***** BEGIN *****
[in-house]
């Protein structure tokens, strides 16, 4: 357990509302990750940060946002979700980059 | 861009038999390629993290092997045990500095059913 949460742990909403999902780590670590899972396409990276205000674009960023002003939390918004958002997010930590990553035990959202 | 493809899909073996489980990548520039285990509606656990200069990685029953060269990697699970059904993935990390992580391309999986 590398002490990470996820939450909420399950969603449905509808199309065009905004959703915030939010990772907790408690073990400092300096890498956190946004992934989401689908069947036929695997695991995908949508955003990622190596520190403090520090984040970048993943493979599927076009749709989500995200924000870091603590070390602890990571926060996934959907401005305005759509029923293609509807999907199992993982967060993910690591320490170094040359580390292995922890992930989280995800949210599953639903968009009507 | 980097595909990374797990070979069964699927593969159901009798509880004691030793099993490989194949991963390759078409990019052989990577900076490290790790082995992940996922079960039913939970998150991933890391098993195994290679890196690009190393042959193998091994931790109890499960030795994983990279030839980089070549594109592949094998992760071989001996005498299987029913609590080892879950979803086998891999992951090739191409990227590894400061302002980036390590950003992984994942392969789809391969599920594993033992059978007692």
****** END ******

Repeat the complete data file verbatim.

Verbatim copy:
[in-house]
């Protein structure tokens, strides 16, 4: 357990509302990750940060946002979700980059 | 861009038999390629993290092997045990500095059913 949460742990909403999902780590670590899972396409990276205000674009960023002003939390918004958002997010930590990553035990959202 | 493809899909073996489980990548520039285990509606656990200069990685029953060269990697699970059904993935990390992580391309999986 590398002490990470996820939450909420399950969603449905509808199309065009905004959703915030939010990772907790408690073990400092300096890498956190946004992934989401689908069947036929695997695991995908949508955003990622190596520190403090520090984040970048993943493979599927076009749709989500995200924000870091603590070390602890990571926060996934959907401005305005759509029923293609509807999907199992993982967060993910690591320490170094040359580390292995922890992930989280995800949210599953639903968009009507 | 980097595909990374797990070979069964699927593969159901009798509880004691030793099993490989194949991963390759078409990019052989990577900076490290790790082995992940996922079960039913939970998150991933890391098993195994290679890196690009190393042959193998091994931790109890499960030795994983990279030839980089070549594109592949094998992760071989001996005498299987029913609590080892879950979803086998891999992951090739191409990227590894400061302002980036390590950003992984994942392969789809391969599920594993033992059978007692």